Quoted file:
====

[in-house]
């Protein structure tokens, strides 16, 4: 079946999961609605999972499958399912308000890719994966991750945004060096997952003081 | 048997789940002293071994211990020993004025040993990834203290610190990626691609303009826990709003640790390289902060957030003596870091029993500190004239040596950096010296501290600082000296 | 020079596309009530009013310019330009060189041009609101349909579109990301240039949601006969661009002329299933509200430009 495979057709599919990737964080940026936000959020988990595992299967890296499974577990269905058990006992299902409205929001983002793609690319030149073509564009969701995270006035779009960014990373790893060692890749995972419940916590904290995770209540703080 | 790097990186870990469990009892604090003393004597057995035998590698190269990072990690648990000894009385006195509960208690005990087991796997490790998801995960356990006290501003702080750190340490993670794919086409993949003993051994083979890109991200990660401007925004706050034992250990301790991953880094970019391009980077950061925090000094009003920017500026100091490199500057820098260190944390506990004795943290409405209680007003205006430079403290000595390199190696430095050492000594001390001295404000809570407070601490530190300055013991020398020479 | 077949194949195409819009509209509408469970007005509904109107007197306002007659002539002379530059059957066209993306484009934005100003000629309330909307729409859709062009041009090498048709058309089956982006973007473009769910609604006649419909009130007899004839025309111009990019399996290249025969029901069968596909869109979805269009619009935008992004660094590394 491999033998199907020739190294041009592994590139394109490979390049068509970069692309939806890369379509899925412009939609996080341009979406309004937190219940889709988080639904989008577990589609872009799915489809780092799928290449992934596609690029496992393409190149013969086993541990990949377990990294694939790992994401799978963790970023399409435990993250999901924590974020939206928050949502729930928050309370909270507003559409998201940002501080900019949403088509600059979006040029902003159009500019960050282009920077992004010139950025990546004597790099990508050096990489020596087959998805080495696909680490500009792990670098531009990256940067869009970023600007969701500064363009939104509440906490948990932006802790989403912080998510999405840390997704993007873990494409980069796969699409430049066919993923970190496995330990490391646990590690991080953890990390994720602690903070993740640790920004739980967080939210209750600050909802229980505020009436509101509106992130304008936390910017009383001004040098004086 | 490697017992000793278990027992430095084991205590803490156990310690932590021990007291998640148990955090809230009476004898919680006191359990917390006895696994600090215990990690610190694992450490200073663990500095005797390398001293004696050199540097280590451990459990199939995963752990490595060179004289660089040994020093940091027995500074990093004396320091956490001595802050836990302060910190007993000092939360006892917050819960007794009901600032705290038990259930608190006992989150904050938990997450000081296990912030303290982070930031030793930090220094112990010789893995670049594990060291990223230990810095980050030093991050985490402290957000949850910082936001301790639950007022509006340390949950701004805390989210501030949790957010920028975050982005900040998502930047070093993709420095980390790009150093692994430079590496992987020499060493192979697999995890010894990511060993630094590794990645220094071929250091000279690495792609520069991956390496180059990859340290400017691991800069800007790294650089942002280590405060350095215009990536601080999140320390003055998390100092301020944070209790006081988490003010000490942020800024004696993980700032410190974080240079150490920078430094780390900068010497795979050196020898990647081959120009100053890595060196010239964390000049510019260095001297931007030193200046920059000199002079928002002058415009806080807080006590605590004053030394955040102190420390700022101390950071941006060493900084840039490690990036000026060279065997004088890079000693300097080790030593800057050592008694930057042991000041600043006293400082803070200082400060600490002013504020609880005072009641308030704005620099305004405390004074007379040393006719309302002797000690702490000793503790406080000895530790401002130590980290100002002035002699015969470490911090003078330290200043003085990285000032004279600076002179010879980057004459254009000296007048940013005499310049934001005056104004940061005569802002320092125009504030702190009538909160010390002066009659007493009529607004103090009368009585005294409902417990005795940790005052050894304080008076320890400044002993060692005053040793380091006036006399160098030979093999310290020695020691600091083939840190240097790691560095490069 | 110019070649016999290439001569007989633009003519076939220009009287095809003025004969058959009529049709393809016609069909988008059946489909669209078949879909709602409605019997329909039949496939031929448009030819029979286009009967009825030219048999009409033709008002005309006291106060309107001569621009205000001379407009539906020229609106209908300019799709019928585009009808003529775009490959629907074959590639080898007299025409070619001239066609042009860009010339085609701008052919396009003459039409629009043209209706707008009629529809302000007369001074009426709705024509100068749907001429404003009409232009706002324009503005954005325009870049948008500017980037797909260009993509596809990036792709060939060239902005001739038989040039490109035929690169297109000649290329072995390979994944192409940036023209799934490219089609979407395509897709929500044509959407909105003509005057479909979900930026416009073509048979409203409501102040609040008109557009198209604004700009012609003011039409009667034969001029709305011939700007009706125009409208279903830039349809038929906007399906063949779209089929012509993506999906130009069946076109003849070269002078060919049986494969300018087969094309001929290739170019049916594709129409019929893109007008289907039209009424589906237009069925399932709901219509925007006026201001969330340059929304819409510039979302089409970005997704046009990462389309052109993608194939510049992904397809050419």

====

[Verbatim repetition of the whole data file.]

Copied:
[in-house]
């Protein structure tokens, strides 16, 4: 079946999961609605999972499958399912308000890719994966991750945004060096997952003081 | 048997789940002293071994211990020993004025040993990834203290610190990626691609303009826990709003640790390289902060957030003596870091029993500190004239040596950096010296501290600082000296 | 020079596309009530009013310019330009060189041009609101349909579109990301240039949601006969661009002329299933509200430009 495979057709599919990737964080940026936000959020988990595992299967890296499974577990269905058990006992299902409205929001983002793609690319030149073509564009969701995270006035779009960014990373790893060692890749995972419940916590904290995770209540703080 | 790097990186870990469990009892604090003393004597057995035998590698190269990072990690648990000894009385006195509960208690005990087991796997490790998801995960356990006290501003702080750190340490993670794919086409993949003993051994083979890109991200990660401007925004706050034992250990301790991953880094970019391009980077950061925090000094009003920017500026100091490199500057820098260190944390506990004795943290409405209680007003205006430079403290000595390199190696430095050492000594001390001295404000809570407070601490530190300055013991020398020479 | 077949194949195409819009509209509408469970007005509904109107007197306002007659002539002379530059059957066209993306484009934005100003000629309330909307729409859709062009041009090498048709058309089956982006973007473009769910609604006649419909009130007899004839025309111009990019399996290249025969029901069968596909869109979805269009619009935008992004660094590394 491999033998199907020739190294041009592994590139394109490979390049068509970069692309939806890369379509899925412009939609996080341009979406309004937190219940889709988080639904989008577990589609872009799915489809780092799928290449992934596609690029496992393409190149013969086993541990990949377990990294694939790992994401799978963790970023399409435990993250999901924590974020939206928050949502729930928050309370909270507003559409998201940002501080900019949403088509600059979006040029902003159009500019960050282009920077992004010139950025990546004597790099990508050096990489020596087959998805080495696909680490500009792990670098531009990256940067869009970023600007969701500064363009939104509440906490948990932006802790989403912080998510999405840390997704993007873990494409980069796969699409430049066919993923970190496995330990490391646990590690991080953890990390994720602690903070993740640790920004739980967080939210209750600050909802229980505020009436509101509106992130304008936390910017009383001004040098004086 | 490697017992000793278990027992430095084991205590803490156990310690932590021990007291998640148990955090809230009476004898919680006191359990917390006895696994600090215990990690610190694992450490200073663990500095005797390398001293004696050199540097280590451990459990199939995963752990490595060179004289660089040994020093940091027995500074990093004396320091956490001595802050836990302060910190007993000092939360006892917050819960007794009901600032705290038990259930608190006992989150904050938990997450000081296990912030303290982070930031030793930090220094112990010789893995670049594990060291990223230990810095980050030093991050985490402290957000949850910082936001301790639950007022509006340390949950701004805390989210501030949790957010920028975050982005900040998502930047070093993709420095980390790009150093692994430079590496992987020499060493192979697999995890010894990511060993630094590794990645220094071929250091000279690495792609520069991956390496180059990859340290400017691991800069800007790294650089942002280590405060350095215009990536601080999140320390003055998390100092301020944070209790006081988490003010000490942020800024004696993980700032410190974080240079150490920078430094780390900068010497795979050196020898990647081959120009100053890595060196010239964390000049510019260095001297931007030193200046920059000199002079928002002058415009806080807080006590605590004053030394955040102190420390700022101390950071941006060493900084840039490690990036000026060279065997004088890079000693300097080790030593800057050592008694930057042991000041600043006293400082803070200082400060600490002013504020609880005072009641308030704005620099305004405390004074007379040393006719309302002797000690702490000793503790406080000895530790401002130590980290100002002035002699015969470490911090003078330290200043003085990285000032004279600076002179010879980057004459254009000296007048940013005499310049934001005056104004940061005569802002320092125009504030702190009538909160010390002066009659007493009529607004103090009368009585005294409902417990005795940790005052050894304080008076320890400044002993060692005053040793380091006036006399160098030979093999310290020695020691600091083939840190240097790691560095490069 | 110019070649016999290439001569007989633009003519076939220009009287095809003025004969058959009529049709393809016609069909988008059946489909669209078949879909709602409605019997329909039949496939031929448009030819029979286009009967009825030219048999009409033709008002005309006291106060309107001569621009205000001379407009539906020229609106209908300019799709019928585009009808003529775009490959629907074959590639080898007299025409070619001239066609042009860009010339085609701008052919396009003459039409629009043209209706707008009629529809302000007369001074009426709705024509100068749907001429404003009409232009706002324009503005954005325009870049948008500017980037797909260009993509596809990036792709060939060239902005001739038989040039490109035929690169297109000649290329072995390979994944192409940036023209799934490219089609979407395509897709929500044509959407909105003509005057479909979900930026416009073509048979409203409501102040609040008109557009198209604004700009012609003011039409009667034969001029709305011939700007009706125009409208279903830039349809038929906007399906063949779209089929012509993506999906130009069946076109003849070269002078060919049986494969300018087969094309001929290739170019049916594709129409019929893109007008289907039209009424589906237009069925399932709901219509925007006026201001969330340059929304819409510039979302089409970005997704046009990462389309052109993608194939510049992904397809050419």